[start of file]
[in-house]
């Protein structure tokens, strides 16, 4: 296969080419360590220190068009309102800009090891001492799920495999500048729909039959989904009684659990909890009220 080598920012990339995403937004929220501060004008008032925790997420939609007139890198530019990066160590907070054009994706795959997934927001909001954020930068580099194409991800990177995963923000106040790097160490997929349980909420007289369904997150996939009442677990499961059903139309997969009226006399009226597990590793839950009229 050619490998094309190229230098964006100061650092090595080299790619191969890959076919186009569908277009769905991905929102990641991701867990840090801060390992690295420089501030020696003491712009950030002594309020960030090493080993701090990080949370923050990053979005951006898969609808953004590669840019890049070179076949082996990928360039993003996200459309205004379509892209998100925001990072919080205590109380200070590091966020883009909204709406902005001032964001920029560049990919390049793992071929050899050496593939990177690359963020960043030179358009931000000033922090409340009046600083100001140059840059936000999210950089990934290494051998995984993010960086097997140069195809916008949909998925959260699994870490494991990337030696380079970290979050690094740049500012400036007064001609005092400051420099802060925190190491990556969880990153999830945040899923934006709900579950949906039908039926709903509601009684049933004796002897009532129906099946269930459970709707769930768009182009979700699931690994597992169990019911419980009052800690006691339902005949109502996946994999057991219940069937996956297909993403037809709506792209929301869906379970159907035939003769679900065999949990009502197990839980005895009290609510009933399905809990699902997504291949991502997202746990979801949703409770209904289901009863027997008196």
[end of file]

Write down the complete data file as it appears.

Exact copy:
[in-house]
């Protein structure tokens, strides 16, 4: 296969080419360590220190068009309102800009090891001492799920495999500048729909039959989904009684659990909890009220 080598920012990339995403937004929220501060004008008032925790997420939609007139890198530019990066160590907070054009994706795959997934927001909001954020930068580099194409991800990177995963923000106040790097160490997929349980909420007289369904997150996939009442677990499961059903139309997969009226006399009226597990590793839950009229 050619490998094309190229230098964006100061650092090595080299790619191969890959076919186009569908277009769905991905929102990641991701867990840090801060390992690295420089501030020696003491712009950030002594309020960030090493080993701090990080949370923050990053979005951006898969609808953004590669840019890049070179076949082996990928360039993003996200459309205004379509892209998100925001990072919080205590109380200070590091966020883009909204709406902005001032964001920029560049990919390049793992071929050899050496593939990177690359963020960043030179358009931000000033922090409340009046600083100001140059840059936000999210950089990934290494051998995984993010960086097997140069195809916008949909998925959260699994870490494991990337030696380079970290979050690094740049500012400036007064001609005092400051420099802060925190190491990556969880990153999830945040899923934006709900579950949906039908039926709903509601009684049933004796002897009532129906099946269930459970709707769930768009182009979700699931690994597992169990019911419980009052800690006691339902005949109502996946994999057991219940069937996956297909993403037809709506792209929301869906379970159907035939003769679900065999949990009502197990839980005895009290609510009933399905809990699902997504291949991502997202746990979801949703409770209904289901009863027997008196």